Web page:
CHIREDZI – The Gonarezhou Conservation Trust(GCT) in partneship with Zimbabwe Parks and Wildlife management Authority and the Frankfurt Zoological Society has re-introduced black rhinos into Gonarezhou on 15 June following their extinction in 1994 due to commercial poaching.
Gonarezhou Conservation Trust director, Hugo van der Westhuizen confirmed the development in a statement released on 24 July 2021 to the Press.
He said that the rhinos were introduced into Gonarezhou on 15 June and they were brought from three privately owned conservancies. The development now makes Gonarezhou one of the world’s homes for the big five animals.
The animals were donated by Malilangwe Wildlife Reserve, Bubye Valley Conservancy and Save Valley Conservancy.
The big five animals are the buffalo, elephant, lion, Leopard and without the rhino, Gonarezhou was one animal short of the big five.
GCT senior area manager Evious Mpofu said the GCT will ensure that the rhinos will be protected this time by way of increasing security and retraining rangers. The workforce has been increased to more than 180.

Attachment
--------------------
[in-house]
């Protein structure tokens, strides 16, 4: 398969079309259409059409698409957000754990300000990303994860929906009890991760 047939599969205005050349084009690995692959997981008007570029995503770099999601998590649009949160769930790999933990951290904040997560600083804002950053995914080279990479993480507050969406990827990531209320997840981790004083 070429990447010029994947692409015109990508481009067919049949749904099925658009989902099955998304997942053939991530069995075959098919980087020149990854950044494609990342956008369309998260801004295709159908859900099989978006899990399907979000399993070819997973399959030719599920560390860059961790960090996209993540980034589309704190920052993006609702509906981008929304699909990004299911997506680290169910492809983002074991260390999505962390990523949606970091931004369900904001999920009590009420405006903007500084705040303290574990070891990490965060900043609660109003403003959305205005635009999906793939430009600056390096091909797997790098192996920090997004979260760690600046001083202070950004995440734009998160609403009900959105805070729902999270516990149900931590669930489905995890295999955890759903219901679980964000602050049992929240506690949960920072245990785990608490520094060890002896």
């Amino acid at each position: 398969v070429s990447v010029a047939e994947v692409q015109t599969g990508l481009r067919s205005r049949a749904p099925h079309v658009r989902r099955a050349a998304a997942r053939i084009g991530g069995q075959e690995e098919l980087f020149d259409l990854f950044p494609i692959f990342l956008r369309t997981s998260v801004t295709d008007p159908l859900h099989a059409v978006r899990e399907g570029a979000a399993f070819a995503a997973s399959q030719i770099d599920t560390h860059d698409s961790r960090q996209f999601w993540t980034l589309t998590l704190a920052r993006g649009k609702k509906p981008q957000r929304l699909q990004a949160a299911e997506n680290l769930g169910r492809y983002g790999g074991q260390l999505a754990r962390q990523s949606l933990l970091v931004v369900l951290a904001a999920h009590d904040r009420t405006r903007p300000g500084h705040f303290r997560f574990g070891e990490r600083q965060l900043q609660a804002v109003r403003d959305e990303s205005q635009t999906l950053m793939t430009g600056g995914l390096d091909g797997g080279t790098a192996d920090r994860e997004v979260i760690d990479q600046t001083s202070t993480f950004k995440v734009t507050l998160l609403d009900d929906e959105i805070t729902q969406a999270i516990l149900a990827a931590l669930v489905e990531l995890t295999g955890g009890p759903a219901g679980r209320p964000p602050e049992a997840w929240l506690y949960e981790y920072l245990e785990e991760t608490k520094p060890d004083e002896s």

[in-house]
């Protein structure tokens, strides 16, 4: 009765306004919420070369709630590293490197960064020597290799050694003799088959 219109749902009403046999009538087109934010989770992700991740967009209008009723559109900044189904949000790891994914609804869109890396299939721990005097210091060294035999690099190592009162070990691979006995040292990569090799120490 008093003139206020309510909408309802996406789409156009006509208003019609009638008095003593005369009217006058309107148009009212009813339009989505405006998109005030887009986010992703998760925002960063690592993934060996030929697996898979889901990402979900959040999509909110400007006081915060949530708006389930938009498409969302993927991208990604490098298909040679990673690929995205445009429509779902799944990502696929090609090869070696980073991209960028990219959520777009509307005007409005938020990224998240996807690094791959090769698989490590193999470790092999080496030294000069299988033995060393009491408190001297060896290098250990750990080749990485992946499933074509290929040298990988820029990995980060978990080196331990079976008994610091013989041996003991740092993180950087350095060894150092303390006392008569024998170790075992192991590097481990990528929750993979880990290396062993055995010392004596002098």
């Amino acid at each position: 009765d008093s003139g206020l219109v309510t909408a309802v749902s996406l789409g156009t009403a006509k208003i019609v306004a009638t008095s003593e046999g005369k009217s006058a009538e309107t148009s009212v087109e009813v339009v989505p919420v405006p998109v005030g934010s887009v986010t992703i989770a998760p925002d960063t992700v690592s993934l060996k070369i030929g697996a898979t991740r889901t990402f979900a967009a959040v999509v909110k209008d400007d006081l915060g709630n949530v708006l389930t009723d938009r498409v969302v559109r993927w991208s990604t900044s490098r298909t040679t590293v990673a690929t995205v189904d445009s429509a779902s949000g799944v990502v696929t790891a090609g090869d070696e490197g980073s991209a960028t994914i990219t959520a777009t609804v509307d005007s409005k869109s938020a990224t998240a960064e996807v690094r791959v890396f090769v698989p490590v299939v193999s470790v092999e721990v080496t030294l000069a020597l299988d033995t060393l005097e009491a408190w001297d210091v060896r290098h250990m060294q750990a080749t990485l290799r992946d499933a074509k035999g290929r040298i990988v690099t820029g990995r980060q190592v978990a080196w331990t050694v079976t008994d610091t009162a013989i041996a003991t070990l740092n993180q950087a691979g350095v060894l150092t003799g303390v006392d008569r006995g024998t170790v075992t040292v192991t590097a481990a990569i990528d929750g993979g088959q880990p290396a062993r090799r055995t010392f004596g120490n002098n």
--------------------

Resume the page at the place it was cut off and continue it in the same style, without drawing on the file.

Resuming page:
This is the third time that Gonarezhou has introduced the Black Rhino in the conservancy. Gonarezhou lost its first Rhinos in 1940 and introduced 77 more in 1969 and they were again lost in 1980s and introduced again before they were lost in 1994.
Mpofu also told The Mirror that Gonarezhou received 27 Rhinos so far which were donated by Malilangwe Wildlife Reserve, Bubye Valley Conservancy and Save Valley Conservancy.
“We have received 27 Rhinos so far though we are still expecting more Rhinos and we cannot disclose the total for security reasons and the ratio of males to females is the same,” said Mpofu.
He also said they had considered the Black Rhino to White Rhino because the habitat conditions in Gonarezhou are more favourable to the Black Rhino.
Mpofu also said they had intensified security at Gonarezhou to safeguard the endangered species and they have increased their rangers to more than 180.
Gonarezhou is the second largest game reserve in the country with an elephant population of 11 000.